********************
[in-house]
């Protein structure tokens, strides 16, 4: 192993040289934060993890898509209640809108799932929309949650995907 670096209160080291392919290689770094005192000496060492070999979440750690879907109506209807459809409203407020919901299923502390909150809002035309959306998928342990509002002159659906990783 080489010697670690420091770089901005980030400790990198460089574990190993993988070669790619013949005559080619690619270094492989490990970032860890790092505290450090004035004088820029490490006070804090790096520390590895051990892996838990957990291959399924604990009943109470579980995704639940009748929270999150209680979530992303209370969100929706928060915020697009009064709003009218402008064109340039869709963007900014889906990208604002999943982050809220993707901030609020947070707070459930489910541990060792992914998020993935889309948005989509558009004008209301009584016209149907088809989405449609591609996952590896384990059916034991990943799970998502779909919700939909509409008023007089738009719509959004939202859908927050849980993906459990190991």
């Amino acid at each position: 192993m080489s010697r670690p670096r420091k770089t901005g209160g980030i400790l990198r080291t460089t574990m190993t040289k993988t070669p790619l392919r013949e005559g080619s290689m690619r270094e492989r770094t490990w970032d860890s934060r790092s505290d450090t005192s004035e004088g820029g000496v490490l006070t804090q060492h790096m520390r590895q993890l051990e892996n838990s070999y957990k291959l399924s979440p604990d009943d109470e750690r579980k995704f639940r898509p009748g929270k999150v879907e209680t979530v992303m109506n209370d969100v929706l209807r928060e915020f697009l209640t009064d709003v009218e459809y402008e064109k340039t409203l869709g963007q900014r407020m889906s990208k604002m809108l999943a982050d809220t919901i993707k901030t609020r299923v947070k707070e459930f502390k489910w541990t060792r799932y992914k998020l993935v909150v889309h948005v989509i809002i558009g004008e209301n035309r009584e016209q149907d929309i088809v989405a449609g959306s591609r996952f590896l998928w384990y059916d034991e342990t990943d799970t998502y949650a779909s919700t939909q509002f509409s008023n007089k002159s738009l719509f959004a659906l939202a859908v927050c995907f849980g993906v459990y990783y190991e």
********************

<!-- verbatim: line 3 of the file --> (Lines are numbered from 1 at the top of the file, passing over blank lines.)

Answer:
């Amino acid at each position: 192993m080489s010697r670690p670096r420091k770089t901005g209160g980030i400790l990198r080291t460089t574990m190993t040289k993988t070669p790619l392919r013949e005559g080619s290689m690619r270094e492989r770094t490990w970032d860890s934060r790092s505290d450090t005192s004035e004088g820029g000496v490490l006070t804090q060492h790096m520390r590895q993890l051990e892996n838990s070999y957990k291959l399924s979440p604990d009943d109470e750690r579980k995704f639940r898509p009748g929270k999150v879907e209680t979530v992303m109506n209370d969100v929706l209807r928060e915020f697009l209640t009064d709003v009218e459809y402008e064109k340039t409203l869709g963007q900014r407020m889906s990208k604002m809108l999943a982050d809220t919901i993707k901030t609020r299923v947070k707070e459930f502390k489910w541990t060792r799932y992914k998020l993935v909150v889309h948005v989509i809002i558009g004008e209301n035309r009584e016209q149907d929309i088809v989405a449609g959306s591609r996952f590896l998928w384990y059916d034991e342990t990943d799970t998502y949650a779909s919700t939909q509002f509409s008023n007089k002159s738009l719509f959004a659906l939202a859908v927050c995907f849980g993906v459990y990783y190991e």